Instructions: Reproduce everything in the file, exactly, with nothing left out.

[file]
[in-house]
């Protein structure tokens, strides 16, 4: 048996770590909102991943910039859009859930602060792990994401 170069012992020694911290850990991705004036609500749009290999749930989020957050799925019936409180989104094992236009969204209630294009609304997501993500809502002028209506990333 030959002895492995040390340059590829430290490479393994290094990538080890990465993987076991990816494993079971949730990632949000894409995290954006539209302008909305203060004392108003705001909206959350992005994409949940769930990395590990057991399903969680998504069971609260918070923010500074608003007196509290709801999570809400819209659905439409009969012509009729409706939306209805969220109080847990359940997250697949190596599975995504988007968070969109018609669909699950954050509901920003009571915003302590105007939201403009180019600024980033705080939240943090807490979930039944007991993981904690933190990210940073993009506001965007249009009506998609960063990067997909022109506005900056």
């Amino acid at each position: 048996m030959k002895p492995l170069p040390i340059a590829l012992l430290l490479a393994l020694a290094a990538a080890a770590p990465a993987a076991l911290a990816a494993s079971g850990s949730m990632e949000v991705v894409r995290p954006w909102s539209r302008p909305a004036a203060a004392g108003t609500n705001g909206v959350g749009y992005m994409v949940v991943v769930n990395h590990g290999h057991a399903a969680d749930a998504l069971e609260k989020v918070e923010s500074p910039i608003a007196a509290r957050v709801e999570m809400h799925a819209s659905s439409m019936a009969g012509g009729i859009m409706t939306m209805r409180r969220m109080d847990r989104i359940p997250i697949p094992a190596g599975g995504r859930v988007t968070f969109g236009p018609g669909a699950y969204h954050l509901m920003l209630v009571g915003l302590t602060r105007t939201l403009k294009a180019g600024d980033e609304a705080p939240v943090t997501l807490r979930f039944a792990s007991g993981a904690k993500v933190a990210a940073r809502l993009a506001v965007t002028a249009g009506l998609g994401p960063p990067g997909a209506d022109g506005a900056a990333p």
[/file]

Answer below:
[in-house]
């Protein structure tokens, strides 16, 4: 048996770590909102991943910039859009859930602060792990994401 170069012992020694911290850990991705004036609500749009290999749930989020957050799925019936409180989104094992236009969204209630294009609304997501993500809502002028209506990333 030959002895492995040390340059590829430290490479393994290094990538080890990465993987076991990816494993079971949730990632949000894409995290954006539209302008909305203060004392108003705001909206959350992005994409949940769930990395590990057991399903969680998504069971609260918070923010500074608003007196509290709801999570809400819209659905439409009969012509009729409706939306209805969220109080847990359940997250697949190596599975995504988007968070969109018609669909699950954050509901920003009571915003302590105007939201403009180019600024980033705080939240943090807490979930039944007991993981904690933190990210940073993009506001965007249009009506998609960063990067997909022109506005900056």
């Amino acid at each position: 048996m030959k002895p492995l170069p040390i340059a590829l012992l430290l490479a393994l020694a290094a990538a080890a770590p990465a993987a076991l911290a990816a494993s079971g850990s949730m990632e949000v991705v894409r995290p954006w909102s539209r302008p909305a004036a203060a004392g108003t609500n705001g909206v959350g749009y992005m994409v949940v991943v769930n990395h590990g290999h057991a399903a969680d749930a998504l069971e609260k989020v918070e923010s500074p910039i608003a007196a509290r957050v709801e999570m809400h799925a819209s659905s439409m019936a009969g012509g009729i859009m409706t939306m209805r409180r969220m109080d847990r989104i359940p997250i697949p094992a190596g599975g995504r859930v988007t968070f969109g236009p018609g669909a699950y969204h954050l509901m920003l209630v009571g915003l302590t602060r105007t939201l403009k294009a180019g600024d980033e609304a705080p939240v943090t997501l807490r979930f039944a792990s007991g993981a904690k993500v933190a990210a940073r809502l993009a506001v965007t002028a249009g009506l998609g994401p960063p990067g997909a209506d022109g506005a900056a990333p």